Author(s): Geng EH, Glidden DV, Bwana MB, Musinguzi N, Emenyonu N, , Geng EH, Glidden DV, Bwana MB, Musinguzi N, Emenyonu N,
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Abstract INTRODUCTION: Current estimates of retention among HIV-infected patients on antiretroviral therapy (ART) in Africa consider patients who are lost to follow-up (LTF) as well as those who die shortly after their last clinic visit to be no longer in care and to represent limitations in access to care. Yet many lost patients may have "silently" transferred and deaths shortly after the last clinic visit more likely represent limitations in clinical care rather than access to care after initial linkage. METHODS: We evaluated HIV-infected adults initiating ART from 1/1/2004 to 9/30/2007 at a clinic in rural Uganda. A representative sample of lost patients was tracked in the community to obtain updated information about care at other ART sites. Updated outcomes were incorporated with probability weights to obtain "corrected" estimates of retention for the entire clinic population. We used the competing risks approach to estimate "connection to care"--the percentage of patients accessing care over time (including those who died while in care). RESULTS: Among 3,628 patients, 829 became lost, 128 were tracked and in 111, updated information was obtained. Of 111, 79 (71\%) were alive and 35/48 (73\%) of patients interviewed in person were in care and on ART. Patient retention for the clinic population assuming lost patients were not in care was 82.3\%, 68.9\%, and 60.1\% at 1, 2 and 3 years. Incorporating updated care information from the sample of lost patients increased estimates of patient retention to 85.8\% to 90.9\%, 78.9\% to 86.2\% and 75.8\% to 84.7\% at the same time points. CONCLUSIONS: Accounting for "silent transfers" and early deaths increased estimates of patient retention and connection to care substantially. Deaths soon after the last clinic visit (potentially reflecting limitations in clinical effectiveness) and disconnection from care among patient who were alive each accounted for approximately half of failures of retention.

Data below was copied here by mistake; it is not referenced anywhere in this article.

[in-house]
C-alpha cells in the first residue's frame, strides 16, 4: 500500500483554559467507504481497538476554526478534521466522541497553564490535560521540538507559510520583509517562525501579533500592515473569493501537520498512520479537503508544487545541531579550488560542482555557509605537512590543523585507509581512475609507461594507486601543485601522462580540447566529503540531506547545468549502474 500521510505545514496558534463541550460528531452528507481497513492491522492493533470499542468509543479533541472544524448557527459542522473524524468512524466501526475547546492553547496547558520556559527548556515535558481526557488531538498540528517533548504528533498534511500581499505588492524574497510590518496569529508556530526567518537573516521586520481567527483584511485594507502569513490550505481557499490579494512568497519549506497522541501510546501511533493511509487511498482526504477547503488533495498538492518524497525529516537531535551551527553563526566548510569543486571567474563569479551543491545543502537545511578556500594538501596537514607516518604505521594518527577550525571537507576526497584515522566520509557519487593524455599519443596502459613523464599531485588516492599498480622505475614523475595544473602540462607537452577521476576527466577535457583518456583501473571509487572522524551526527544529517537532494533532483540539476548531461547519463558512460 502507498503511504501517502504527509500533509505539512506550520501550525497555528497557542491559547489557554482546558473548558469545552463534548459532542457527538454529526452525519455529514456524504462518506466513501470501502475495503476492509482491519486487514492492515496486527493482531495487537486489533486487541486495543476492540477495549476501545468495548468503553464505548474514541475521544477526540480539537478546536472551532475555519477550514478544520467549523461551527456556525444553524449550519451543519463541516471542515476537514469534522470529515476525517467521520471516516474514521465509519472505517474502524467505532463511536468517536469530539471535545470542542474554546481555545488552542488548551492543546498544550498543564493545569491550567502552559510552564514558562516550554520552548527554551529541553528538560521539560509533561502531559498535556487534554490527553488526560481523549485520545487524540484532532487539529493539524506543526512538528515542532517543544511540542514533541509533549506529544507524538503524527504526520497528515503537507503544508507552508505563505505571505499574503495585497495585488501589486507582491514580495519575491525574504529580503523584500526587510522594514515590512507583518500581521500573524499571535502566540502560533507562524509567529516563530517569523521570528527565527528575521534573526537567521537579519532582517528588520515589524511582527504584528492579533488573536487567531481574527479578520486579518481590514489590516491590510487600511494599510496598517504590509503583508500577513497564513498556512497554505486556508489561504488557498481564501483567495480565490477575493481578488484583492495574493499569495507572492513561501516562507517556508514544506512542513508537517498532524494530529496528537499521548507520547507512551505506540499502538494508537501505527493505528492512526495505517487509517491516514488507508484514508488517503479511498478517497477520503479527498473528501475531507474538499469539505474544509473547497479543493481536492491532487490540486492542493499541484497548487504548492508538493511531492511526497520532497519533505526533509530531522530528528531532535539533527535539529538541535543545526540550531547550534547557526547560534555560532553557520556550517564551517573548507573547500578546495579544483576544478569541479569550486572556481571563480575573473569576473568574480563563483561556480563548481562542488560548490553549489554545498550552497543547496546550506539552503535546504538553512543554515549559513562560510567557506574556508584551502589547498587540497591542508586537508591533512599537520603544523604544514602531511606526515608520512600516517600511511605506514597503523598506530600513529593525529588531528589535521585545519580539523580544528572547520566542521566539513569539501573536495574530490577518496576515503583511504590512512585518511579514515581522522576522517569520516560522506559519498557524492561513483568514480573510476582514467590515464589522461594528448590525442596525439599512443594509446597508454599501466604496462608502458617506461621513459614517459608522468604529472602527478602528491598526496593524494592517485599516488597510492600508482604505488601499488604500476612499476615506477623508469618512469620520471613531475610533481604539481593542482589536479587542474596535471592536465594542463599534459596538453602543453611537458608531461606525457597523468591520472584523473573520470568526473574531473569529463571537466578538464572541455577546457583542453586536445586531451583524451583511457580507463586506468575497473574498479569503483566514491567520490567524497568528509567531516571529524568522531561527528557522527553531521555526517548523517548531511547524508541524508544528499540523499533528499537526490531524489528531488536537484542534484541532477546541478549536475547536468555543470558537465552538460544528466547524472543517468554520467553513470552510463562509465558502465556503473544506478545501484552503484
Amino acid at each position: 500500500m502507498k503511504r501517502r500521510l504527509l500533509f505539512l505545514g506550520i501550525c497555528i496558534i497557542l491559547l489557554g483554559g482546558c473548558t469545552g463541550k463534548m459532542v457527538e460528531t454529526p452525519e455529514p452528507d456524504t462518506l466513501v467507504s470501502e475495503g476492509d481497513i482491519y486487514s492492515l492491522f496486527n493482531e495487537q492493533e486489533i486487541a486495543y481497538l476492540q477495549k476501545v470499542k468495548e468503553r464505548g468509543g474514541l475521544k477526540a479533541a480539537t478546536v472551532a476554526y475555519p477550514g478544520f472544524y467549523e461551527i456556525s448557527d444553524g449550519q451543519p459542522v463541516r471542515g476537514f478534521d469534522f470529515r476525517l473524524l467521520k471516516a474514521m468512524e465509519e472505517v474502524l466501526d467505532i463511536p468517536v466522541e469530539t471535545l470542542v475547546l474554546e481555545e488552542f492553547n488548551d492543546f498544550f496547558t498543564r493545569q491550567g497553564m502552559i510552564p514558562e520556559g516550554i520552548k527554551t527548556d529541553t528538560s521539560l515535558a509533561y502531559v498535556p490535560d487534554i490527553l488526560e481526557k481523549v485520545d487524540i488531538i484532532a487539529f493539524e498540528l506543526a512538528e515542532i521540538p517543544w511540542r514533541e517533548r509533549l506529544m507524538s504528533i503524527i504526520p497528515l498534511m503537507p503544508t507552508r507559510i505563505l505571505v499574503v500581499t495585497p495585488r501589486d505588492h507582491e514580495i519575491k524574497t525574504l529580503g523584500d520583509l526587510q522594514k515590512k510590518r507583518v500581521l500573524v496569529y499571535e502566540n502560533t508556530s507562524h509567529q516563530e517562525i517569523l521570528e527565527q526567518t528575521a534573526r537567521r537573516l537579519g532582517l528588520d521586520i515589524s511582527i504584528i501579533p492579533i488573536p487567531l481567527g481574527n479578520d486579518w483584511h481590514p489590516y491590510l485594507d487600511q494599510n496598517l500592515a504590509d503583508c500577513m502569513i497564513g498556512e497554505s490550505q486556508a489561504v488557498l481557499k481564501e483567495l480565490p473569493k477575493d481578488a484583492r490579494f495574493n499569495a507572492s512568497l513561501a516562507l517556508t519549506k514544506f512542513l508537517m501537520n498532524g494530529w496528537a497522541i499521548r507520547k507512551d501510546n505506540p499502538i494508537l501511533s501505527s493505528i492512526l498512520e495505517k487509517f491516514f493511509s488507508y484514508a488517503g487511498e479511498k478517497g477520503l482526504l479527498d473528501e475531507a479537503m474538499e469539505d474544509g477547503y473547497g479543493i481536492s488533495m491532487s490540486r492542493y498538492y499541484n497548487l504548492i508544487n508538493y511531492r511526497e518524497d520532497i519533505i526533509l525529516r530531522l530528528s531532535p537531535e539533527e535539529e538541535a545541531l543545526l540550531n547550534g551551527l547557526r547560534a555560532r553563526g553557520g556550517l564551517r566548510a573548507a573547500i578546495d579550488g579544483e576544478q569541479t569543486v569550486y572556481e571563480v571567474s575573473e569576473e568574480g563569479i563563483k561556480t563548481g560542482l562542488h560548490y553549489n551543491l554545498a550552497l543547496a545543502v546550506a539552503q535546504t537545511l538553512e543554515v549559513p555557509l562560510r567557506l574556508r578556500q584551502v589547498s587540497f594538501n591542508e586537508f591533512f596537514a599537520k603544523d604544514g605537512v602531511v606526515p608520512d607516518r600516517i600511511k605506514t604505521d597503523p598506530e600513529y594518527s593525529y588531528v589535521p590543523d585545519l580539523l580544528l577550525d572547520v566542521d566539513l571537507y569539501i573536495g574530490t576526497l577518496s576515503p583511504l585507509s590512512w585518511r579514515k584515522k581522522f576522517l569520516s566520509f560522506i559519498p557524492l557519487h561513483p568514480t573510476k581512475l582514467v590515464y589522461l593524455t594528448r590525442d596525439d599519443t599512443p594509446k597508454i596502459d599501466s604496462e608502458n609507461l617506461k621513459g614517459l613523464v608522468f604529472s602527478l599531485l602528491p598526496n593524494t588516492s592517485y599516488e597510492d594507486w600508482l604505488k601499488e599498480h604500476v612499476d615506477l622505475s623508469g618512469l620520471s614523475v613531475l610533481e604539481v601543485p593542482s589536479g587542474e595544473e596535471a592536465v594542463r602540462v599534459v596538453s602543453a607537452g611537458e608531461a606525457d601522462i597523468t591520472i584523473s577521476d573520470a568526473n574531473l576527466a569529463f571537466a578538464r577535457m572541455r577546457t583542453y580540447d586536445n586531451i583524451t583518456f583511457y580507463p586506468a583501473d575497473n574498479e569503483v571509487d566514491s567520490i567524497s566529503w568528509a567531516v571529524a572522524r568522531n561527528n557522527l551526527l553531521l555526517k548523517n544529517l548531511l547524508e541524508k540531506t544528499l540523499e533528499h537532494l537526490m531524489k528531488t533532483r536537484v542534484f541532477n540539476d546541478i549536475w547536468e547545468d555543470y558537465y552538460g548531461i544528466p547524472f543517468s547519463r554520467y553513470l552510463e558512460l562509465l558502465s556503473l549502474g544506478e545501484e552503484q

This article was published in PLoS One
and referenced in Journal of AIDS & Clinical Research